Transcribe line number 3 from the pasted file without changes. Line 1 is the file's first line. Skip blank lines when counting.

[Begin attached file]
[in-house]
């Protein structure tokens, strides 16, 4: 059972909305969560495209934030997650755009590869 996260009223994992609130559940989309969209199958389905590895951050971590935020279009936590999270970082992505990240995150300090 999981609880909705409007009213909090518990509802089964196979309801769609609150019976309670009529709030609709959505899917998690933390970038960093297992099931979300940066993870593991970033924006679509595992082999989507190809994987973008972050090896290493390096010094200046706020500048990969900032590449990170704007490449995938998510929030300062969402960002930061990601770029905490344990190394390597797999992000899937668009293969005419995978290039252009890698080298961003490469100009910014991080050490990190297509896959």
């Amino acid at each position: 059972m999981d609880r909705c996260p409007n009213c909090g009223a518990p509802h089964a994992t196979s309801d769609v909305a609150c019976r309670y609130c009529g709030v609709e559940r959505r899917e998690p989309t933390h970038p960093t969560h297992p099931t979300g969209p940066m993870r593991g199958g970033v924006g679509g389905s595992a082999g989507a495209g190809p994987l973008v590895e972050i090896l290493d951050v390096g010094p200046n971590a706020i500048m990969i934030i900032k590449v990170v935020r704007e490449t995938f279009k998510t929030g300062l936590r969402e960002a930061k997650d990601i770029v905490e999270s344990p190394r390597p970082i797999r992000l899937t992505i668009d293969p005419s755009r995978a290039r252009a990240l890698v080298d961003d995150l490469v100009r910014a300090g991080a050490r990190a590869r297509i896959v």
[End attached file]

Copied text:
């Amino acid at each position: 059972m999981d609880r909705c996260p409007n009213c909090g009223a518990p509802h089964a994992t196979s309801d769609v909305a609150c019976r309670y609130c009529g709030v609709e559940r959505r899917e998690p989309t933390h970038p960093t969560h297992p099931t979300g969209p940066m993870r593991g199958g970033v924006g679509g389905s595992a082999g989507a495209g190809p994987l973008v590895e972050i090896l290493d951050v390096g010094p200046n971590a706020i500048m990969i934030i900032k590449v990170v935020r704007e490449t995938f279009k998510t929030g300062l936590r969402e960002a930061k997650d990601i770029v905490e999270s344990p190394r390597p970082i797999r992000l899937t992505i668009d293969p005419s755009r995978a290039r252009a990240l890698v080298d961003d995150l490469v100009r910014a300090g991080a050490r990190a590869r297509i896959v």